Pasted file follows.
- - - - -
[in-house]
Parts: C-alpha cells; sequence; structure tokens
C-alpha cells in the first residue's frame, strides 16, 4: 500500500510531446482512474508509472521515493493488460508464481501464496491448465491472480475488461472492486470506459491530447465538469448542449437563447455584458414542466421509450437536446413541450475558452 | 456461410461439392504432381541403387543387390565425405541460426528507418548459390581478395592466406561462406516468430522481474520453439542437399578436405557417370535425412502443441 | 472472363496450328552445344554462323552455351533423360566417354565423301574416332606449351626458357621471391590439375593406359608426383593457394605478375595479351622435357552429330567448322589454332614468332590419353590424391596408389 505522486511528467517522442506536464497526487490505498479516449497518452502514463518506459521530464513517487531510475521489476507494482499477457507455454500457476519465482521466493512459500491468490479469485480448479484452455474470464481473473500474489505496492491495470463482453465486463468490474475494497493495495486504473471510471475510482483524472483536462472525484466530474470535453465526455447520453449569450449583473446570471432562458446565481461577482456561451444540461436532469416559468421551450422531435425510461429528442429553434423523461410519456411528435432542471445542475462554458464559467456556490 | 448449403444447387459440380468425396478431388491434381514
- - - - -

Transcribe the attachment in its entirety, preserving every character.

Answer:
[in-house]
Parts: C-alpha cells; sequence; structure tokens
C-alpha cells in the first residue's frame, strides 16, 4: 500500500510531446482512474508509472521515493493488460508464481501464496491448465491472480475488461472492486470506459491530447465538469448542449437563447455584458414542466421509450437536446413541450475558452 | 456461410461439392504432381541403387543387390565425405541460426528507418548459390581478395592466406561462406516468430522481474520453439542437399578436405557417370535425412502443441 | 472472363496450328552445344554462323552455351533423360566417354565423301574416332606449351626458357621471391590439375593406359608426383593457394605478375595479351622435357552429330567448322589454332614468332590419353590424391596408389 505522486511528467517522442506536464497526487490505498479516449497518452502514463518506459521530464513517487531510475521489476507494482499477457507455454500457476519465482521466493512459500491468490479469485480448479484452455474470464481473473500474489505496492491495470463482453465486463468490474475494497493495495486504473471510471475510482483524472483536462472525484466530474470535453465526455447520453449569450449583473446570471432562458446565481461577482456561451444540461436532469416559468421551450422531435425510461429528442429553434423523461410519456411528435432542471445542475462554458464559467456556490 | 448449403444447387459440380468425396478431388491434381514